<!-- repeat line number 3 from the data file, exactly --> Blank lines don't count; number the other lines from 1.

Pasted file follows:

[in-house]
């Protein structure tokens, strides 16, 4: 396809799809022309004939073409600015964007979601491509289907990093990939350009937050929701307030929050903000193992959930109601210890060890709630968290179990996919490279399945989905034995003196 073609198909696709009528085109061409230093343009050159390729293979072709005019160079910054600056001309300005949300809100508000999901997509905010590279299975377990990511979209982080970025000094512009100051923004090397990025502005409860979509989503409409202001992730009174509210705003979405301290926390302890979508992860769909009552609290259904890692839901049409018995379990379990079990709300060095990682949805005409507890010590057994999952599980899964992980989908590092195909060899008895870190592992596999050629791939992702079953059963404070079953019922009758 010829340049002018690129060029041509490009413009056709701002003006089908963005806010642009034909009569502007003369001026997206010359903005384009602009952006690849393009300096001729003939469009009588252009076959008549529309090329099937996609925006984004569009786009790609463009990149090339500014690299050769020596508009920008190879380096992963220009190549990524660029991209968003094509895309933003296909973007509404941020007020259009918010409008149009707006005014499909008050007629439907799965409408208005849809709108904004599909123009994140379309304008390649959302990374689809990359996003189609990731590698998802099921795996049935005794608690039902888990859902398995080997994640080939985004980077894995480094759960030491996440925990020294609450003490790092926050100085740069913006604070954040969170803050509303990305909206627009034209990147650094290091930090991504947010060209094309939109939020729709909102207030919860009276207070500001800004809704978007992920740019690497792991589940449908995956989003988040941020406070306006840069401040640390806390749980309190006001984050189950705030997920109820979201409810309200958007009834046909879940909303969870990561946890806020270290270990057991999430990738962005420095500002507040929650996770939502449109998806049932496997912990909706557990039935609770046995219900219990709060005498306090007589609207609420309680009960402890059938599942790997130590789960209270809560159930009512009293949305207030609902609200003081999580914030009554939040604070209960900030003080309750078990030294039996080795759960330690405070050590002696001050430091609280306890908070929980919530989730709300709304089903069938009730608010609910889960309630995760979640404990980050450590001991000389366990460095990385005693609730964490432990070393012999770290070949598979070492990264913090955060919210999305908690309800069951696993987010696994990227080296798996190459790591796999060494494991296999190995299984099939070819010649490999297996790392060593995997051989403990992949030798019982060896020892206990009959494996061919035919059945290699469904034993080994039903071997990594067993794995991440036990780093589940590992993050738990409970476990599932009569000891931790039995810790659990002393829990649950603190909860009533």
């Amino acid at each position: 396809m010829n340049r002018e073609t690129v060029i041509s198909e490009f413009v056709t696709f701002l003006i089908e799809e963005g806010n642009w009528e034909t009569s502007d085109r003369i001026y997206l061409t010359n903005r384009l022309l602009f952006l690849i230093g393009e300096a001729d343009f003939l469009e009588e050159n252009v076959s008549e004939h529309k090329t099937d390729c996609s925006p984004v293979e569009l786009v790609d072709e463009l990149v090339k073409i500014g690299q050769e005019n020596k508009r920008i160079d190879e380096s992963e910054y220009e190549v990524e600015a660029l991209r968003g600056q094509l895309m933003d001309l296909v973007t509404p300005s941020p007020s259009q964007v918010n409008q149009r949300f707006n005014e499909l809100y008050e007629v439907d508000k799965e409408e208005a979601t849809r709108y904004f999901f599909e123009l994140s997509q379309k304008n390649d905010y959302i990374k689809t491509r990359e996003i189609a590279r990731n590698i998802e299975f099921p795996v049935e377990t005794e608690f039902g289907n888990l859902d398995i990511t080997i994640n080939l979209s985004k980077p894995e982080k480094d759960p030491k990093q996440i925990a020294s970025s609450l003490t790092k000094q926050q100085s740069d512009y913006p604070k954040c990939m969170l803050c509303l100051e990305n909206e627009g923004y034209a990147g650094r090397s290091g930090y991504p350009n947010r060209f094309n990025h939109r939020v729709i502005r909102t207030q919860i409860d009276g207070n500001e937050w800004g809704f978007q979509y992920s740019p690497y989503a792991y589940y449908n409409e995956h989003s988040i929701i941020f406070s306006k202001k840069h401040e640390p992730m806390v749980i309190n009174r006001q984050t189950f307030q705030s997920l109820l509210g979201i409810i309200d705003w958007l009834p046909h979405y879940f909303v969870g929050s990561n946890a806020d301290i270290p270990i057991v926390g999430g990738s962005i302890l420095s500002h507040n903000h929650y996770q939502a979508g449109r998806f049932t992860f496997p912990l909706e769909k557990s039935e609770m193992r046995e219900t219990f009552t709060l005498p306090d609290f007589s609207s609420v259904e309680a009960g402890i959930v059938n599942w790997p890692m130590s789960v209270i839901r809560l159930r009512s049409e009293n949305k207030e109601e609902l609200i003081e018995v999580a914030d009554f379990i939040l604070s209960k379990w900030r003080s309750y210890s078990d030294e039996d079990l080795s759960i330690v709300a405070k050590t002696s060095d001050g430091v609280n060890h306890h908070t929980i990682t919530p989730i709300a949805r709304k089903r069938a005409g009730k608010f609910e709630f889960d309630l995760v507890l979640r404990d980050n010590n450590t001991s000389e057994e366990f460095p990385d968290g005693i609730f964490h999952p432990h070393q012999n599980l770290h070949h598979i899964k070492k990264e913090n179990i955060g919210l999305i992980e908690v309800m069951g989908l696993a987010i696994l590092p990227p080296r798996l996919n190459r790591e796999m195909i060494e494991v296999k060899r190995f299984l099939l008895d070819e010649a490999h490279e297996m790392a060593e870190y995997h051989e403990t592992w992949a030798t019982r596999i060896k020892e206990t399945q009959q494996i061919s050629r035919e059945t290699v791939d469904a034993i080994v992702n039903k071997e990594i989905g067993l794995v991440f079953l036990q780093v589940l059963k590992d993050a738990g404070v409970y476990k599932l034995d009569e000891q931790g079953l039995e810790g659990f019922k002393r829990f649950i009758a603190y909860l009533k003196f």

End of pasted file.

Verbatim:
């Amino acid at each position: 396809m010829n340049r002018e073609t690129v060029i041509s198909e490009f413009v056709t696709f701002l003006i089908e799809e963005g806010n642009w009528e034909t009569s502007d085109r003369i001026y997206l061409t010359n903005r384009l022309l602009f952006l690849i230093g393009e300096a001729d343009f003939l469009e009588e050159n252009v076959s008549e004939h529309k090329t099937d390729c996609s925006p984004v293979e569009l786009v790609d072709e463009l990149v090339k073409i500014g690299q050769e005019n020596k508009r920008i160079d190879e380096s992963e910054y220009e190549v990524e600015a660029l991209r968003g600056q094509l895309m933003d001309l296909v973007t509404p300005s941020p007020s259009q964007v918010n409008q149009r949300f707006n005014e499909l809100y008050e007629v439907d508000k799965e409408e208005a979601t849809r709108y904004f999901f599909e123009l994140s997509q379309k304008n390649d905010y959302i990374k689809t491509r990359e996003i189609a590279r990731n590698i998802e299975f099921p795996v049935e377990t005794e608690f039902g289907n888990l859902d398995i990511t080997i994640n080939l979209s985004k980077p894995e982080k480094d759960p030491k990093q996440i925990a020294s970025s609450l003490t790092k000094q926050q100085s740069d512009y913006p604070k954040c990939m969170l803050c509303l100051e990305n909206e627009g923004y034209a990147g650094r090397s290091g930090y991504p350009n947010r060209f094309n990025h939109r939020v729709i502005r909102t207030q919860i409860d009276g207070n500001e937050w800004g809704f978007q979509y992920s740019p690497y989503a792991y589940y449908n409409e995956h989003s988040i929701i941020f406070s306006k202001k840069h401040e640390p992730m806390v749980i309190n009174r006001q984050t189950f307030q705030s997920l109820l509210g979201i409810i309200d705003w958007l009834p046909h979405y879940f909303v969870g929050s990561n946890a806020d301290i270290p270990i057991v926390g999430g990738s962005i302890l420095s500002h507040n903000h929650y996770q939502a979508g449109r998806f049932t992860f496997p912990l909706e769909k557990s039935e609770m193992r046995e219900t219990f009552t709060l005498p306090d609290f007589s609207s609420v259904e309680a009960g402890i959930v059938n599942w790997p890692m130590s789960v209270i839901r809560l159930r009512s049409e009293n949305k207030e109601e609902l609200i003081e018995v999580a914030d009554f379990i939040l604070s209960k379990w900030r003080s309750y210890s078990d030294e039996d079990l080795s759960i330690v709300a405070k050590t002696s060095d001050g430091v609280n060890h306890h908070t929980i990682t919530p989730i709300a949805r709304k089903r069938a005409g009730k608010f609910e709630f889960d309630l995760v507890l979640r404990d980050n010590n450590t001991s000389e057994e366990f460095p990385d968290g005693i609730f964490h999952p432990h070393q012999n599980l770290h070949h598979i899964k070492k990264e913090n179990i955060g919210l999305i992980e908690v309800m069951g989908l696993a987010i696994l590092p990227p080296r798996l996919n190459r790591e796999m195909i060494e494991v296999k060899r190995f299984l099939l008895d070819e010649a490999h490279e297996m790392a060593e870190y995997h051989e403990t592992w992949a030798t019982r596999i060896k020892e206990t399945q009959q494996i061919s050629r035919e059945t290699v791939d469904a034993i080994v992702n039903k071997e990594i989905g067993l794995v991440f079953l036990q780093v589940l059963k590992d993050a738990g404070v409970y476990k599932l034995d009569e000891q931790g079953l039995e810790g659990f019922k002393r829990f649950i009758a603190y909860l009533k003196f």